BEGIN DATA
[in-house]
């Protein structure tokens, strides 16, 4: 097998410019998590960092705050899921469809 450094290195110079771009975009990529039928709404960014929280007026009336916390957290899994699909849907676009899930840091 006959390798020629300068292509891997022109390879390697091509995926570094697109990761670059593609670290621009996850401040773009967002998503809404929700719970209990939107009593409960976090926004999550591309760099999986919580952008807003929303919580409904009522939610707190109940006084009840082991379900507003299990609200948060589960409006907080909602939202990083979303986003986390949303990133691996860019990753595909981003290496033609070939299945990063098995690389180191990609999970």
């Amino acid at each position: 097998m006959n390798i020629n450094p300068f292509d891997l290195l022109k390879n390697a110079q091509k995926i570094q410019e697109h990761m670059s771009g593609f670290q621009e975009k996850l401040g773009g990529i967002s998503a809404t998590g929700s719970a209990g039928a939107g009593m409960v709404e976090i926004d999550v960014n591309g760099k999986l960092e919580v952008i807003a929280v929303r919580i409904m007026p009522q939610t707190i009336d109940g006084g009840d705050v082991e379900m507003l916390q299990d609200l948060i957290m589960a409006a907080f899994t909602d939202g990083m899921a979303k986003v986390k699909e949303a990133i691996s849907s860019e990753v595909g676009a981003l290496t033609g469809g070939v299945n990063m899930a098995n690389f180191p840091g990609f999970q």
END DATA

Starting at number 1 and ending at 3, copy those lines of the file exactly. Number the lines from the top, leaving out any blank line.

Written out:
[in-house]
């Protein structure tokens, strides 16, 4: 097998410019998590960092705050899921469809 450094290195110079771009975009990529039928709404960014929280007026009336916390957290899994699909849907676009899930840091 006959390798020629300068292509891997022109390879390697091509995926570094697109990761670059593609670290621009996850401040773009967002998503809404929700719970209990939107009593409960976090926004999550591309760099999986919580952008807003929303919580409904009522939610707190109940006084009840082991379900507003299990609200948060589960409006907080909602939202990083979303986003986390949303990133691996860019990753595909981003290496033609070939299945990063098995690389180191990609999970």
């Amino acid at each position: 097998m006959n390798i020629n450094p300068f292509d891997l290195l022109k390879n390697a110079q091509k995926i570094q410019e697109h990761m670059s771009g593609f670290q621009e975009k996850l401040g773009g990529i967002s998503a809404t998590g929700s719970a209990g039928a939107g009593m409960v709404e976090i926004d999550v960014n591309g760099k999986l960092e919580v952008i807003a929280v929303r919580i409904m007026p009522q939610t707190i009336d109940g006084g009840d705050v082991e379900m507003l916390q299990d609200l948060i957290m589960a409006a907080f899994t909602d939202g990083m899921a979303k986003v986390k699909e949303a990133i691996s849907s860019e990753v595909g676009a981003l290496t033609g469809g070939v299945n990063m899930a098995n690389f180191p840091g990609f999970q």